Chandra Evans v. Walgreen Company
Per Curiam OPINION filed : the judgment of the district court is hereby AFFIRMED, decision not for publication. Danny J. Boggs, Alan E. Norris, and Helene N. White, Circuit Judges.
NOT RECOMMENDED FOR FULL-TEXT PUBLICATION
File Name: 14a0254n.06
UNITED STATES COURT OF APPEALS
FOR THE SIXTH CIRCUIT
Apr 02, 2014
DEBORAH S. HUNT, Clerk
ON APPEAL FROM THE UNITED
STATES DISTRICT COURT FOR
THE WESTERN DISTRICT OF
BEFORE: BOGGS, NORRIS, and WHITE, Circuit Judges.
PER CURIAM. Plaintiff Chandra Evans filed suit against her former employer, the
drugstore chain Walgreen Company, after she was terminated from her position as a pharmacist.
She contends that, as an African-American woman, Walgreen discriminated against her based on
her race and gender. She also alleges that Walgreen retaliated against her for speaking out about
this discrimination. Her complaint included several state and federal causes of action.
The district court granted summary judgment to Walgreen in a detailed, published order.
Evans v. Walgreen Co., 813 F. Supp. 2d 897 (W.D. Tenn. 2011). Evans appeals from that order
as well as the denial of motions for sanctions and reconsideration. This case was extensively
litigated below and the briefs on appeal are likewise detailed.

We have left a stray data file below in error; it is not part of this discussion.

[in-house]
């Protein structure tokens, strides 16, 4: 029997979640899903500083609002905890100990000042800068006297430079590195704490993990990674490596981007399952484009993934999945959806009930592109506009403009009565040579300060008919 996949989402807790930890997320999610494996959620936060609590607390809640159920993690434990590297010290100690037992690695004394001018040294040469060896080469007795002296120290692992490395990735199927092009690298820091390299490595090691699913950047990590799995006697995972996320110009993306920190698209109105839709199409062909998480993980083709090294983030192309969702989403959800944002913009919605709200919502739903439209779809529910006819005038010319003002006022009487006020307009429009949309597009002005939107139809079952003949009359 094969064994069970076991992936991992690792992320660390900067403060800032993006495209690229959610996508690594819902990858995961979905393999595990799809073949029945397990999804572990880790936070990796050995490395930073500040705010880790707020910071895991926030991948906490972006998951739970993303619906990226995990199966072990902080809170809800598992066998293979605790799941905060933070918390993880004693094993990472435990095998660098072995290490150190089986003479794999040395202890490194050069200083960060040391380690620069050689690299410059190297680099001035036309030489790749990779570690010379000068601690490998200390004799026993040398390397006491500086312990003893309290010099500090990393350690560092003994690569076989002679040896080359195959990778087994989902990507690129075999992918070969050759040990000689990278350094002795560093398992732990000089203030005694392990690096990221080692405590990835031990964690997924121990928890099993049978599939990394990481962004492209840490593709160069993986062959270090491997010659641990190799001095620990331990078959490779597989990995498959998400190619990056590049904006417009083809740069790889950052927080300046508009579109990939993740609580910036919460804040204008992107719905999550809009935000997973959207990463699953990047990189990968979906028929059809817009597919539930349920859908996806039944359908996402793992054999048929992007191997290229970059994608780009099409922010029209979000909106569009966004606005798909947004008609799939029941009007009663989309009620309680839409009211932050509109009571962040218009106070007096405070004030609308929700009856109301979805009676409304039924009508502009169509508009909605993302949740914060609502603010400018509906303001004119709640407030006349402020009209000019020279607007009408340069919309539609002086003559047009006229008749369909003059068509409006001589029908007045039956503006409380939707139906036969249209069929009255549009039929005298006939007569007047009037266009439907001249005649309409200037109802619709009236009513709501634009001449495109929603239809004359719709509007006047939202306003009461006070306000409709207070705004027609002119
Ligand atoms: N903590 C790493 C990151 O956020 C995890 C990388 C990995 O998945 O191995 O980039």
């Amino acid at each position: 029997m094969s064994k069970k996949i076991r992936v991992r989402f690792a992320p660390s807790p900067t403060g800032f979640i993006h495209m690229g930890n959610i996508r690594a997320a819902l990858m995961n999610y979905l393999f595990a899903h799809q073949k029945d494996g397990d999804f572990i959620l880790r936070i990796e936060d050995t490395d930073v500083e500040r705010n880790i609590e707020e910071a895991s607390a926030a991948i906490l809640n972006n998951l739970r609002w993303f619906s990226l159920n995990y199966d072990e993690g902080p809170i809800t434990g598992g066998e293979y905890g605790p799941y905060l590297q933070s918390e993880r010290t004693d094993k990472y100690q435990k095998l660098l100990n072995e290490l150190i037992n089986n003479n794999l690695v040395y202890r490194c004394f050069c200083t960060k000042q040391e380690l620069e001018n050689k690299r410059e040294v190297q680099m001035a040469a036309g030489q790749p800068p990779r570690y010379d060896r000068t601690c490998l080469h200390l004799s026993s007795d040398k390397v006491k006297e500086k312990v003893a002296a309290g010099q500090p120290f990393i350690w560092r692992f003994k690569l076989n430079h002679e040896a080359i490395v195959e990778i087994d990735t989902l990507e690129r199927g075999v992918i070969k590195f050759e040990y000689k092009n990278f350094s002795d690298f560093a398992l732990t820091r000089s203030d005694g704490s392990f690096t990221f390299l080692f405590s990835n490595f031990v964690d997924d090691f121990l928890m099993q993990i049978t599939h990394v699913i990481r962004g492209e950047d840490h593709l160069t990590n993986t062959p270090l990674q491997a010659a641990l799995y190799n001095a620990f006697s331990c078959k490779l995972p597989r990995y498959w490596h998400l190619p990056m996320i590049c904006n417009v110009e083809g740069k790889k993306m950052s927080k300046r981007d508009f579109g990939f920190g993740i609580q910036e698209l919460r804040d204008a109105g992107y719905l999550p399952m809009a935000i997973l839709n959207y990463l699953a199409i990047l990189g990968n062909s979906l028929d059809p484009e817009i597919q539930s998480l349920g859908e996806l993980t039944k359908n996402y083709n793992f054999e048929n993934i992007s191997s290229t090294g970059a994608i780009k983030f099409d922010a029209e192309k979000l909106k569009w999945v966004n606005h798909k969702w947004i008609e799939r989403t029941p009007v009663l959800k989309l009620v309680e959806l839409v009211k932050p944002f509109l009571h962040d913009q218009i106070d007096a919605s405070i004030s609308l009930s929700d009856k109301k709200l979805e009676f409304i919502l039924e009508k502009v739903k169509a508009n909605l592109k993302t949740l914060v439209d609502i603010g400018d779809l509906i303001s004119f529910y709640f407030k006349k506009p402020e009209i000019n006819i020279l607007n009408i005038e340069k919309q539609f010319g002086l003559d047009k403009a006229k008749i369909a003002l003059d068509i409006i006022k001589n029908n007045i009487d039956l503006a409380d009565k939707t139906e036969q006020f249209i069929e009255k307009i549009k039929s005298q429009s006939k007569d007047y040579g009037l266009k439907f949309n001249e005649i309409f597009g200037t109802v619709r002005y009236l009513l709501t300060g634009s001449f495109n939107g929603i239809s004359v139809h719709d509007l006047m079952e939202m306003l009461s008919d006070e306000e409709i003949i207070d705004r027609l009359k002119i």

Evans v. Walgreen Co.
We review the grant of summary judgment de novo. 1st Source Bank v. Wilson Bank &
Trust, 735 F.3d 500, 502 (6th Cir. 2013). In doing so, we “shall grant summary judgment if the
movant shows that there is no genuine dispute as to any material fact and the movant is entitled
to judgment as a matter of law.” Fed. R. Civ. P. 56(a). Mindful of this precept, we have
reviewed the record and considered the arguments advanced by Evans in support of her Title VII
claim. Specifically, she takes issue with the court’s finding that Walgreen advanced a legitimate,
non-discriminatory explanation for terminating her employment, to wit, that she violated a policy
that prohibited workplace violence. In the district court’s view, Evans had not met her burden of
coming forward with evidence that Walgreen’s explanation was pretextual. Evans, 813 F. Supp.
2d at 920. It went on to explain why Evans’s contention that the company retaliated against her
for pursuing her Title VII claim fell short. Id. at 925–28. After careful consideration of the
arguments advanced by the parties, we adopt the reasoning of the district court on these points
and affirm its grant of summary judgment.
Evans also challenges the order overruling her objections to a magistrate judge’s report
recommending the denial of her motion for sanctions, a decision that we review for an abuse of
discretion. See Hall v. Liberty Life Assur. Co. of Boston, 595 F.3d 270, 275 (6th Cir. 2010).
Among other things, Evans asked the court to exclude a written statement that she made in the
course of the workplace-violence investigation. We find no abuse of discretion on the part of the
court in denying her motion. We agree with the reasoning set forth in its order of August 15,
Lastly, we affirm the order of the district court denying Evans’s motion for limited
reconsideration filed on September 24, 2012.
Evans v. Walgreen Co.
The judgment of the district court is hereby affirmed.
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